Hello meatless meerkat! Full disclosure. I am vegan. Next, you are absolutely 100% helping through vegetarianism. Extremism and zealotry of vegan castigation you're encountering are marks of adolescent thought. On the topic of vegetarianism as compassionate living, let us think about what we consume on a spectrum of harmfulness and face the fact that modern living is inherently harmful. We harm other life on the planet just by existing within industrial / post-industrial population-explosive society and are in the middle of what scientists are calling the 6th great extinction.

That out of the way, let's think about this topic from the perspective of harm reduction. We are in the business of mitigating the damage we cause by living. To the extent that we are able to do that and when we look back at the end of our lives and our ramble over the planet we can tell ourselves we worked to mitigate the damage we caused and the negative painful legacy we left behind for future generations, we will be comforted.

As a vegetarian, you can continue to improve your efforts in this way. You can raise your own animals and treat them with compassion. Or short of that, you can develop direct relationships with the producers of what you consume. Short of that, you can develop your awareness of the foods you take in and choose responsibly to only consume from sources you truly know and trust that they produce in a compassionate and responsible way. There are many many paths forward for you in your journey. There is no path backward. You cannot as they say have the mighty oak and wish for the acorn any more than you can give up your compassionate choices and feel consciously whole about that decision.
 

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I need your suggestion
I have cavities and sometimes i feel tooth pain
Someone suggest me
Steel Bite Pro
She said it's best product for stopping tooth decay , cavities and other serious oral health issues( tooth whitening etc)
Should I use this product?

Or if you know any other better product or solution

Kindly guide me



Sent from my TECNO KC2 using Tapatalk
If you want to look into dentists who utilize more natural treatments, you can often find them listed as "Biological Dentists."

I don't know why they use that term, but they often do. I would guess you might also find them listed under "Holistic Dentistry" or "Natural Dentistry."

Here's an article from Integrative Medicine MD, Dr. Andrew Weil:

Holistic & Biological Dentistry

 

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Hi all,

I've been vegetarian for about 8 years. I've never faltered or even been tempted to go back to eating meat. My motive for being vegetarian always was, and still is ethical reasons.

However, through my work as a vegetarian food blogger, I see a lot of comments (some quite nasty) from vegans, saying there's no point being vegetarian, because it still supports the dairy industry.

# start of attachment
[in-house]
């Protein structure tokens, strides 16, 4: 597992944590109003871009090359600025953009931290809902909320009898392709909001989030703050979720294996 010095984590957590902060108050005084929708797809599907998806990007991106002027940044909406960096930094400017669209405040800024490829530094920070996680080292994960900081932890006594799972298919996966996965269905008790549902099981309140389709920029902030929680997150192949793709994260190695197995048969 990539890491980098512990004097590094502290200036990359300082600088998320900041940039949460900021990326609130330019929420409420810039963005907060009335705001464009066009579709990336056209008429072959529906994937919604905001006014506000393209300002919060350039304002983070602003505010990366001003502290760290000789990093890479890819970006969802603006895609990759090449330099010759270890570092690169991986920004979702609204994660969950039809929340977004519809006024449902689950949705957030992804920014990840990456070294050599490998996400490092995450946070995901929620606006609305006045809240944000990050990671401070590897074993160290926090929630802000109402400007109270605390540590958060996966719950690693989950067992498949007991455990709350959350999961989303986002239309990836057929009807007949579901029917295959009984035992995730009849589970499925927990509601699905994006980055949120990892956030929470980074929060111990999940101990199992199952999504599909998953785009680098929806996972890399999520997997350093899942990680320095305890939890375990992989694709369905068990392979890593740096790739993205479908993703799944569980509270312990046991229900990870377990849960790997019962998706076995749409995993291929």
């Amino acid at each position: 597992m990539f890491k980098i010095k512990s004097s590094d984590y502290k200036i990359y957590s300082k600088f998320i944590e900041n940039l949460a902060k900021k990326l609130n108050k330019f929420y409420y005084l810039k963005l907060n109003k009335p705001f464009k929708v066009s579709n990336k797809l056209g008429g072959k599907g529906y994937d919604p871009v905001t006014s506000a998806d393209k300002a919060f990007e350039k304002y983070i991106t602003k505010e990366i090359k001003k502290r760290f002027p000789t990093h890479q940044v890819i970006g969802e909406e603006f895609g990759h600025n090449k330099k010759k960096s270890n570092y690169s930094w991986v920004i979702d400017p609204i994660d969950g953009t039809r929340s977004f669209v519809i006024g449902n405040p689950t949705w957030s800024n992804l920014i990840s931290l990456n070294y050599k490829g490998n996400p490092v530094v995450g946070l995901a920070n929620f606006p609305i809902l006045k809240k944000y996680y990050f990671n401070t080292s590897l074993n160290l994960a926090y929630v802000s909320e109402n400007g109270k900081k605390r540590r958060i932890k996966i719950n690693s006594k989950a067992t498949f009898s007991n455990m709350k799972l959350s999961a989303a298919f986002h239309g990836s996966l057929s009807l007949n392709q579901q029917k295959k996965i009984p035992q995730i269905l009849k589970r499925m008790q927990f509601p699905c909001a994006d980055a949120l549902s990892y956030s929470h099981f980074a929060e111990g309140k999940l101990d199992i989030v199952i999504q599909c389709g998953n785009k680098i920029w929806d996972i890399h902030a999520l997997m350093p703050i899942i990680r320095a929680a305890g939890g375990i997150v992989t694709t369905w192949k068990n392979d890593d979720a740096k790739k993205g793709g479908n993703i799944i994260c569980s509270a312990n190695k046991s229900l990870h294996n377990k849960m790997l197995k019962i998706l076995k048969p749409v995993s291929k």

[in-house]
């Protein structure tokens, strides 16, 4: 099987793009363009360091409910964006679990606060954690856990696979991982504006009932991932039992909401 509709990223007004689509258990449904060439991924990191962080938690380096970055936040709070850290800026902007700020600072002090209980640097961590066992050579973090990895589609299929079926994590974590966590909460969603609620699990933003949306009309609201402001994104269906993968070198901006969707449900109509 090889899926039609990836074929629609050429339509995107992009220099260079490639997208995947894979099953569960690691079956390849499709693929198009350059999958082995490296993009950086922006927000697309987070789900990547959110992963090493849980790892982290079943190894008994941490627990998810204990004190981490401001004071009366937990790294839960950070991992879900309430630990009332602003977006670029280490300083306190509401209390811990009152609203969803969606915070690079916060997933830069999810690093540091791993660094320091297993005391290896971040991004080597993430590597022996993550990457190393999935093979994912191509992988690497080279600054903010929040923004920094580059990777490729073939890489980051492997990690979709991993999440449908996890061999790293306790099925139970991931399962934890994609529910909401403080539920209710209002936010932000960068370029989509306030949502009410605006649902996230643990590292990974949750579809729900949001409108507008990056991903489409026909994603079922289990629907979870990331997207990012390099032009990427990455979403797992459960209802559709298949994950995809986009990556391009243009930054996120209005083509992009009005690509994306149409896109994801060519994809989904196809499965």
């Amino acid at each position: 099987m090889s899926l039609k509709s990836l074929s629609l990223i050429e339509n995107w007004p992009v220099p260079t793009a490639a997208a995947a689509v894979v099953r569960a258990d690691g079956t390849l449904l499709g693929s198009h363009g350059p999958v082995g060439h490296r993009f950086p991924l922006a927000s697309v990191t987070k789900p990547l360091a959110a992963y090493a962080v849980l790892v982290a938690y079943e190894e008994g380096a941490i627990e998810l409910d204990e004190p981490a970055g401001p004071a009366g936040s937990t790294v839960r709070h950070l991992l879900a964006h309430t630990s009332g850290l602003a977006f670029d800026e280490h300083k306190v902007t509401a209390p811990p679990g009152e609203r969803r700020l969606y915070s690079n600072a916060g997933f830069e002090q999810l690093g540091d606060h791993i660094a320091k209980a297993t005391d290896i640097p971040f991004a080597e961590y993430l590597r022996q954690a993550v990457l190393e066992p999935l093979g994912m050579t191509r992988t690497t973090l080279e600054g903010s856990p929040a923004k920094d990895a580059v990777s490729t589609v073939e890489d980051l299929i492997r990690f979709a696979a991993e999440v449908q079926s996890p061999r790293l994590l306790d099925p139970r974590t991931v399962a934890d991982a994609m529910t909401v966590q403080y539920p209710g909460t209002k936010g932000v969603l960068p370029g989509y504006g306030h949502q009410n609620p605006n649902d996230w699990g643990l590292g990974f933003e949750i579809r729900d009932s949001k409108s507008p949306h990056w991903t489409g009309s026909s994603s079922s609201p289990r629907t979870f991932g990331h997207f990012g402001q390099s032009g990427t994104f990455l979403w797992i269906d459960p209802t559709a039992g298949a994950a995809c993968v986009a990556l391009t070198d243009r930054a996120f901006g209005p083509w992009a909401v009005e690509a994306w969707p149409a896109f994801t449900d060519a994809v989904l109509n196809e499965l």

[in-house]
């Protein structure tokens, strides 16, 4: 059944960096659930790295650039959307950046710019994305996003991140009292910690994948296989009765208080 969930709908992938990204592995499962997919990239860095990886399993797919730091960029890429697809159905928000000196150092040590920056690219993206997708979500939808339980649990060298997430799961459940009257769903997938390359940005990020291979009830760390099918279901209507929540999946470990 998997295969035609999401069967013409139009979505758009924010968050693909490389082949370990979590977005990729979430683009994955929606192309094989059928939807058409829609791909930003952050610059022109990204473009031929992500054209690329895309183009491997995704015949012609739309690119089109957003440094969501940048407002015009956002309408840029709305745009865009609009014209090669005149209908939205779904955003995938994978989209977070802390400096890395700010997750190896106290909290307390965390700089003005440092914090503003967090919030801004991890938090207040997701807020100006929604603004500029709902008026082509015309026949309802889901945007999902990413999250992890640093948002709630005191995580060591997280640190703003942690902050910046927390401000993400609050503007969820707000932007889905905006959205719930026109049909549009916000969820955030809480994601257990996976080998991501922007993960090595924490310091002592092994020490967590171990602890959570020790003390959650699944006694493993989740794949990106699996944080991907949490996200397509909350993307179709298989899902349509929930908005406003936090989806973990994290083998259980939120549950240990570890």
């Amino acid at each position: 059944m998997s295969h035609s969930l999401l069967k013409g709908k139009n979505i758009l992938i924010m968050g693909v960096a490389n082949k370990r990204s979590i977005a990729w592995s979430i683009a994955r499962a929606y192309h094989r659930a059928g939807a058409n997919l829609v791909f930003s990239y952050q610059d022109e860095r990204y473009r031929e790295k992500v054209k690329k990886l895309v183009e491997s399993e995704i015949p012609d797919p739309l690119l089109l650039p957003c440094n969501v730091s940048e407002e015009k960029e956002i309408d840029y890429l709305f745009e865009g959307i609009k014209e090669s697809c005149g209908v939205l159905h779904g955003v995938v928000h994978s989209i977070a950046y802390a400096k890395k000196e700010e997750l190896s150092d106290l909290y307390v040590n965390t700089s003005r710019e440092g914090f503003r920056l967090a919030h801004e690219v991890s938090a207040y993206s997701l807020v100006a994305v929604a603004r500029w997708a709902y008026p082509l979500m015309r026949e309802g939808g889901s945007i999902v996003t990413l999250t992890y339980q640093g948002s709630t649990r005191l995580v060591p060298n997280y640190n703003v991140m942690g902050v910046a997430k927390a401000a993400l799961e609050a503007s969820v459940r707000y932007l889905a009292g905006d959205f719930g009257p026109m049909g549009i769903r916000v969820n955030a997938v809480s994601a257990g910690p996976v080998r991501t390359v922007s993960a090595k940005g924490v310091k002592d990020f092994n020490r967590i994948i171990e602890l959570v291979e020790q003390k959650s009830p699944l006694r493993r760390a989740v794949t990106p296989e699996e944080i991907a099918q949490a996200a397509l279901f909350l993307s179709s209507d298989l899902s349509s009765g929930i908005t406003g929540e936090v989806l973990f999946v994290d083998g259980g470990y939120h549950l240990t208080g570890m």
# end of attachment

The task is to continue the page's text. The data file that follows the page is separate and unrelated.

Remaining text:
I can't be vegan for reasons that I won't go into here, so my dilemma is this:
Am I actually helping animals and/or the environment at all by being vegetarian, or am I just kidding myself that I'm doing a good thing and might as well return to an omnivorous way of life?

I would appreciate your views on this, but please bear in mind what I said above. Veganism isn't an option.

TIA.
Hey Dear,

I think you should not think about things in negative ways, it's okay and in my perspective, it is good that you are a vegetarian rather than being a non-vegetarian, I'm a vegan since birth, and If being vegan is not an option for you then it's not something bad or you're not fooling yourself either, you definitely contributing to protecting nature and animals. Not being vegan doesn't mean you do not contribute to saving nature and animal kind. Do not take some nasty comments seriously and stop doing something which aspires the world to become a better place.
 

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Lately I've really been considering going vegetarian. I suppose a lot of it has to do with me just feeling as though the food industry is filled with too much crap. That is not to say its all crap or even that all vegetarian options are good.
 

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Lately I've really been considering going vegetarian. I suppose a lot of it has to do with me just feeling as though the food industry is filled with too much crap. That is not to say its all crap or even that all vegetarian options are good.
Ethical considerations aside, eating meat is actually far more dangerous to your health than almost anyone realizes.